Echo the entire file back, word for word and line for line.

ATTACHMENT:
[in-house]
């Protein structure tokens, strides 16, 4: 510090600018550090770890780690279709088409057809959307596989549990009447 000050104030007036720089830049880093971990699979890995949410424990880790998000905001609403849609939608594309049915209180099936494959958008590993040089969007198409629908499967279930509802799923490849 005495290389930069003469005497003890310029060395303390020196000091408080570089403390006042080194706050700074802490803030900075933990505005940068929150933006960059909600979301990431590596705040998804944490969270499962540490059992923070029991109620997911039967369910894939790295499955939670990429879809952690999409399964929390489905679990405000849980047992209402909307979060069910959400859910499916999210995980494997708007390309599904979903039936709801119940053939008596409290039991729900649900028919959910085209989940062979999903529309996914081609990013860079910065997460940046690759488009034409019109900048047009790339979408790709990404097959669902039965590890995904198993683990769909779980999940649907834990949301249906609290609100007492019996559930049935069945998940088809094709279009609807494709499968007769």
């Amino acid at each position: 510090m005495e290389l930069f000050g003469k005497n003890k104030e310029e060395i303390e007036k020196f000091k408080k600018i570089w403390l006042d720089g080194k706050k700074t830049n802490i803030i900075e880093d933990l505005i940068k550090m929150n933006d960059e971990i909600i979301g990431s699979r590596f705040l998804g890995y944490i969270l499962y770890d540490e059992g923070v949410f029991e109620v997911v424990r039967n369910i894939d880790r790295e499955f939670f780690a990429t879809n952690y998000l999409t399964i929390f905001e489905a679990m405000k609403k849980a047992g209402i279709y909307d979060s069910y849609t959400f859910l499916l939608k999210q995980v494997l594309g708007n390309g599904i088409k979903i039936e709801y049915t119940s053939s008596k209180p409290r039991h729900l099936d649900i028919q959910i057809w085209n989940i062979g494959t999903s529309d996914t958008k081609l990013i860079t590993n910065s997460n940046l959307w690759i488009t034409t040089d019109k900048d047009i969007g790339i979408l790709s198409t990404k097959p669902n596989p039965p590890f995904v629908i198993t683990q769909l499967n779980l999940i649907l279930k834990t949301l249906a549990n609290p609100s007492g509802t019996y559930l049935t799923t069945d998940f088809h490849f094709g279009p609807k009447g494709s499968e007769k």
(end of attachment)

[in-house]
């Protein structure tokens, strides 16, 4: 510090600018550090770890780690279709088409057809959307596989549990009447 000050104030007036720089830049880093971990699979890995949410424990880790998000905001609403849609939608594309049915209180099936494959958008590993040089969007198409629908499967279930509802799923490849 005495290389930069003469005497003890310029060395303390020196000091408080570089403390006042080194706050700074802490803030900075933990505005940068929150933006960059909600979301990431590596705040998804944490969270499962540490059992923070029991109620997911039967369910894939790295499955939670990429879809952690999409399964929390489905679990405000849980047992209402909307979060069910959400859910499916999210995980494997708007390309599904979903039936709801119940053939008596409290039991729900649900028919959910085209989940062979999903529309996914081609990013860079910065997460940046690759488009034409019109900048047009790339979408790709990404097959669902039965590890995904198993683990769909779980999940649907834990949301249906609290609100007492019996559930049935069945998940088809094709279009609807494709499968007769």
């Amino acid at each position: 510090m005495e290389l930069f000050g003469k005497n003890k104030e310029e060395i303390e007036k020196f000091k408080k600018i570089w403390l006042d720089g080194k706050k700074t830049n802490i803030i900075e880093d933990l505005i940068k550090m929150n933006d960059e971990i909600i979301g990431s699979r590596f705040l998804g890995y944490i969270l499962y770890d540490e059992g923070v949410f029991e109620v997911v424990r039967n369910i894939d880790r790295e499955f939670f780690a990429t879809n952690y998000l999409t399964i929390f905001e489905a679990m405000k609403k849980a047992g209402i279709y909307d979060s069910y849609t959400f859910l499916l939608k999210q995980v494997l594309g708007n390309g599904i088409k979903i039936e709801y049915t119940s053939s008596k209180p409290r039991h729900l099936d649900i028919q959910i057809w085209n989940i062979g494959t999903s529309d996914t958008k081609l990013i860079t590993n910065s997460n940046l959307w690759i488009t034409t040089d019109k900048d047009i969007g790339i979408l790709s198409t990404k097959p669902n596989p039965p590890f995904v629908i198993t683990q769909l499967n779980l999940i649907l279930k834990t949301l249906a549990n609290p609100s007492g509802t019996y559930l049935t799923t069945d998940f088809h490849f094709g279009p609807k009447g494709s499968e007769k």